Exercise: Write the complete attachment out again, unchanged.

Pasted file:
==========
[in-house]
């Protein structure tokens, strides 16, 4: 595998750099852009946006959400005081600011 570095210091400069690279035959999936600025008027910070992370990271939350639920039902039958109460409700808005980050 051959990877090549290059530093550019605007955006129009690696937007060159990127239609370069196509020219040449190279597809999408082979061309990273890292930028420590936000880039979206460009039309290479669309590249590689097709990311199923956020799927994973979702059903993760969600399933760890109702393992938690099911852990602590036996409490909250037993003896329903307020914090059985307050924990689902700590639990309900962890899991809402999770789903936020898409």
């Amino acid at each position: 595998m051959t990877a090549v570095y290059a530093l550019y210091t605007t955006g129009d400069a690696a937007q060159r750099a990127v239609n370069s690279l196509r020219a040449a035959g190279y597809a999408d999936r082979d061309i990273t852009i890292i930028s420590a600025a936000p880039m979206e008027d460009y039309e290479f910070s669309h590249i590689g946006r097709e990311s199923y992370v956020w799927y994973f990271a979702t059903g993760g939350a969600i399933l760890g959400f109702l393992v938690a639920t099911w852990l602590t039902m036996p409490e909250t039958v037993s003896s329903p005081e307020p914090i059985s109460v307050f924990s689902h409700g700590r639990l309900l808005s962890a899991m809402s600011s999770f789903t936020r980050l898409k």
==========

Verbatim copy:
[in-house]
């Protein structure tokens, strides 16, 4: 595998750099852009946006959400005081600011 570095210091400069690279035959999936600025008027910070992370990271939350639920039902039958109460409700808005980050 051959990877090549290059530093550019605007955006129009690696937007060159990127239609370069196509020219040449190279597809999408082979061309990273890292930028420590936000880039979206460009039309290479669309590249590689097709990311199923956020799927994973979702059903993760969600399933760890109702393992938690099911852990602590036996409490909250037993003896329903307020914090059985307050924990689902700590639990309900962890899991809402999770789903936020898409």
């Amino acid at each position: 595998m051959t990877a090549v570095y290059a530093l550019y210091t605007t955006g129009d400069a690696a937007q060159r750099a990127v239609n370069s690279l196509r020219a040449a035959g190279y597809a999408d999936r082979d061309i990273t852009i890292i930028s420590a600025a936000p880039m979206e008027d460009y039309e290479f910070s669309h590249i590689g946006r097709e990311s199923y992370v956020w799927y994973f990271a979702t059903g993760g939350a969600i399933l760890g959400f109702l393992v938690a639920t099911w852990l602590t039902m036996p409490e909250t039958v037993s003896s329903p005081e307020p914090i059985s109460v307050f924990s689902h409700g700590r639990l309900l808005s962890a899991m809402s600011s999770f789903t936020r980050l898409k």